The bullet — which remains lodged — shattered his left eyeball and gravely damaged the optic nerve on his right side. A feeling of depression began to set in.
“I was in denial. I would go to bed and say, ‘This is just temporary, it’ll be all right tomorrow’ and wake up with things still the same,” Juarez said. “I had very dark thoughts back then; I didn’t want to be a burden to anyone.”
As he lay in his hospital bed just a few days after being shot, Juarez cursed his fate. Doctors had confirmed that his blindness would not be temporary, and he felt his life and his future slipping away.
“That’s when I found out,” Juarez said. “I was supposed to go out the following Saturday on patrol with my partner. Obviously, I wasn’t able to show up.”
That Saturday, Juarez’s partner and two other policemen were assaulted while working their beats. The officers were stripped of their weapons and slain with them. Both the killings and the incident that took Juarez’s sight remain unsolved.
His life forever altered, Juarez nevertheless slowly recaptured a sense of self. He got married and returned for a time to the police department, mainly sitting behind a desk. He thought about what the doctors told him: An athletic lifestyle had saved his life once; perhaps it could do so again.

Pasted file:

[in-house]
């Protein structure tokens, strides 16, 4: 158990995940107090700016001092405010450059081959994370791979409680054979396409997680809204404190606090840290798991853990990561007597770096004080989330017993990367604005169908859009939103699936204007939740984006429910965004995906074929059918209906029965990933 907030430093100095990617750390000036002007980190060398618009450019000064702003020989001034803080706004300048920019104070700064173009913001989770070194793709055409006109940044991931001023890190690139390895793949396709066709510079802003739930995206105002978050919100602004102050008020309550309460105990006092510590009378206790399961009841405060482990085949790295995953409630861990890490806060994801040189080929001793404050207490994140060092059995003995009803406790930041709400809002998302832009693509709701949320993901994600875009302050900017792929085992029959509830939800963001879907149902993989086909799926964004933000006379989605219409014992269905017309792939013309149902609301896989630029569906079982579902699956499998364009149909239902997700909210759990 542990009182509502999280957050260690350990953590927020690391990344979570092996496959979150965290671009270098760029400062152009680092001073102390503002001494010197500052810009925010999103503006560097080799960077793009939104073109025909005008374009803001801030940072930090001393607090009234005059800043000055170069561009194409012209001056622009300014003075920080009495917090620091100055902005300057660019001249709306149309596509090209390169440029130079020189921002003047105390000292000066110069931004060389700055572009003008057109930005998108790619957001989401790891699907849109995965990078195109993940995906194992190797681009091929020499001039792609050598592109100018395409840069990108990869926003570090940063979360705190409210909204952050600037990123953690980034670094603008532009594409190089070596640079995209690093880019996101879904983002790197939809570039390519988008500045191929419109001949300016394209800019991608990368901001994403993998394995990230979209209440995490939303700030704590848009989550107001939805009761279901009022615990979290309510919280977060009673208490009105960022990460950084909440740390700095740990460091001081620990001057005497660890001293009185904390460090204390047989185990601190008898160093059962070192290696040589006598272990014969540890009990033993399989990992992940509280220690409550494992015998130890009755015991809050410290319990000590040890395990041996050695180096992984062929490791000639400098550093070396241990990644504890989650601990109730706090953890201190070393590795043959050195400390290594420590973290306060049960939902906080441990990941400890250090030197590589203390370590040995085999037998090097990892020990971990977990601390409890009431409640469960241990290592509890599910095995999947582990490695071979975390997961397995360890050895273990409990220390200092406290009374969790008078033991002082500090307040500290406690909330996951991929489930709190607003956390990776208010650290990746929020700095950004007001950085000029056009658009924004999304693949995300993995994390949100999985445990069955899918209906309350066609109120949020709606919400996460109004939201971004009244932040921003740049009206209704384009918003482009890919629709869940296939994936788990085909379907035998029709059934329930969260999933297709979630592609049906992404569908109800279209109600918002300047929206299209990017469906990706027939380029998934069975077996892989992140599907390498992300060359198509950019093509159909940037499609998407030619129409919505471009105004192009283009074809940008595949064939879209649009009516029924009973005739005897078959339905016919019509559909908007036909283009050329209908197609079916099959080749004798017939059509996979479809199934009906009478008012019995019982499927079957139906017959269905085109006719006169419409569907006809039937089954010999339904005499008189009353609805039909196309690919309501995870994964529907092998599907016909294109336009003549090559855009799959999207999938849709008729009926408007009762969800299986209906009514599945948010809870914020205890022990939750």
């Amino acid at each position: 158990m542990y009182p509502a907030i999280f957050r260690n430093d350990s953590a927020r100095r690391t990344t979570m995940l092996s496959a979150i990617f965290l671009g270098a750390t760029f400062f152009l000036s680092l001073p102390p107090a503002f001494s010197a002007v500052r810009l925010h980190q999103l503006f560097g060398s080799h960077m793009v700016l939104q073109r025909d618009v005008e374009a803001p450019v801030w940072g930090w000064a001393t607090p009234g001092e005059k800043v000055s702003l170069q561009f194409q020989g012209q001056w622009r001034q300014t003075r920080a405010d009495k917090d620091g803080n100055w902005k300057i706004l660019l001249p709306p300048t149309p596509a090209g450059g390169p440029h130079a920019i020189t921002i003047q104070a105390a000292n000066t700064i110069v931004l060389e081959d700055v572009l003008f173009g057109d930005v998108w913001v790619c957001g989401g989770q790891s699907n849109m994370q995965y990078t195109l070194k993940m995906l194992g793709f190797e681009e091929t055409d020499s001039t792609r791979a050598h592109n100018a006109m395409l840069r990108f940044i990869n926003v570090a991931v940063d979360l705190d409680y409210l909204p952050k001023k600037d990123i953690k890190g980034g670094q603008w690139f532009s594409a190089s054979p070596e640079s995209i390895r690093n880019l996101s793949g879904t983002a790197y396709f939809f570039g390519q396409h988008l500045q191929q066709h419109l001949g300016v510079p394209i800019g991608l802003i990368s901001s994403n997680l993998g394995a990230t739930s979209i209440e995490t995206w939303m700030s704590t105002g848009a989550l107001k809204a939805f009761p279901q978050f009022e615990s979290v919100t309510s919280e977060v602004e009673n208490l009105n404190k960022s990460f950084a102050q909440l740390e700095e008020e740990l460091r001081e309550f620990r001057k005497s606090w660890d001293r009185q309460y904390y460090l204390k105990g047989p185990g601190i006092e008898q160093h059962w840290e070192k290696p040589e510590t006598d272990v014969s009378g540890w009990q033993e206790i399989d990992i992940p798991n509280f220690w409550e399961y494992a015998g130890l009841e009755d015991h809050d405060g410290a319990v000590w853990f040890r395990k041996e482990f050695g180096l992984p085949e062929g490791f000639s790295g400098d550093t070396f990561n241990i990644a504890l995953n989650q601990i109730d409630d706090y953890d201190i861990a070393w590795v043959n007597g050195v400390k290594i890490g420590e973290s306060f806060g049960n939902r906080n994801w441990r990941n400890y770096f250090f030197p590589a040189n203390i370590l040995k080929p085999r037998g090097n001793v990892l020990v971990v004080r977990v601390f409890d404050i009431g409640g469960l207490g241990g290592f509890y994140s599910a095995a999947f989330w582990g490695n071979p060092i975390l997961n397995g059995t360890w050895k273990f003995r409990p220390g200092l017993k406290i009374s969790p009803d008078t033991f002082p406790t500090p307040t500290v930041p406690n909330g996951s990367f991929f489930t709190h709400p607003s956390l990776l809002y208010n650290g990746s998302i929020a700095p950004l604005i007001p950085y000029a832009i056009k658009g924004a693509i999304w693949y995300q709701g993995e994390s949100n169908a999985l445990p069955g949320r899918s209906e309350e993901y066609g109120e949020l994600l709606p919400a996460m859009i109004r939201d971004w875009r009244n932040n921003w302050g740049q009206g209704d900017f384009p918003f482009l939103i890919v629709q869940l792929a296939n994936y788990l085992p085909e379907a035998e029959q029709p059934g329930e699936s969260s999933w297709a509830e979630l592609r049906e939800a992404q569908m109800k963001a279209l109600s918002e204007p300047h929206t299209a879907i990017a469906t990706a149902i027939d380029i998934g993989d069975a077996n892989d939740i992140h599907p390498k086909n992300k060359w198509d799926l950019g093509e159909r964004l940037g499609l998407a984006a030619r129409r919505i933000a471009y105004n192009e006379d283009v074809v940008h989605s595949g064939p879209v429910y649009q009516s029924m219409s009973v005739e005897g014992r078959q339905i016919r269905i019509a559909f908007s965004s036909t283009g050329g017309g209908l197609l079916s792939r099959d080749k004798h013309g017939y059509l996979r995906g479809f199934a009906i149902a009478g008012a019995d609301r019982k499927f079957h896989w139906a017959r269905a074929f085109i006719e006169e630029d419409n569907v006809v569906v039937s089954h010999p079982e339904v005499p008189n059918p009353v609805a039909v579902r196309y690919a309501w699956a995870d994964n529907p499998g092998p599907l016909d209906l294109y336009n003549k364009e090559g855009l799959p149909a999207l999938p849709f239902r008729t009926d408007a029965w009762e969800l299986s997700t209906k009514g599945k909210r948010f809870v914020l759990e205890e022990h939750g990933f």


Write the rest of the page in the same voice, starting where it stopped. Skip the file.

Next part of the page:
Juarez turned to his old pasttime — running — as his path to healing. In 1998, he learned about the Mexican Paralympic Committee and discovered he could train and participate in local races with the assistance of a guide runner. Soon after, he completed his first Mexico City Marathon.
Fueled by competitive drive (his nickname “El Toro” is Spanish for “The Bull”), Juarez’s times improved with each marathon. He became fixated on the idea of competing in the Boston Marathon, the world’s oldest annual race of its kind. His times were eventually good enough to compete, but the financial burden proved too much, given he lived off his police pension.
Unable to secure funding to travel from the Mexican government, Juarez looked elsewhere.
“I came to Achilles International in 2018, and the experience has reinvigorated me,” Juarez said. “I’ve felt supported from Day 1.”
A strong sense of trust and familiarity between runner and guide is key in order to achieve maximum returns. Before joining Achilles, Juarez would run with multiple guides, some of whom could not keep up with his strong pace. On more than a few occasions, no one would show up to run with him, derailing training sessions or even entire races.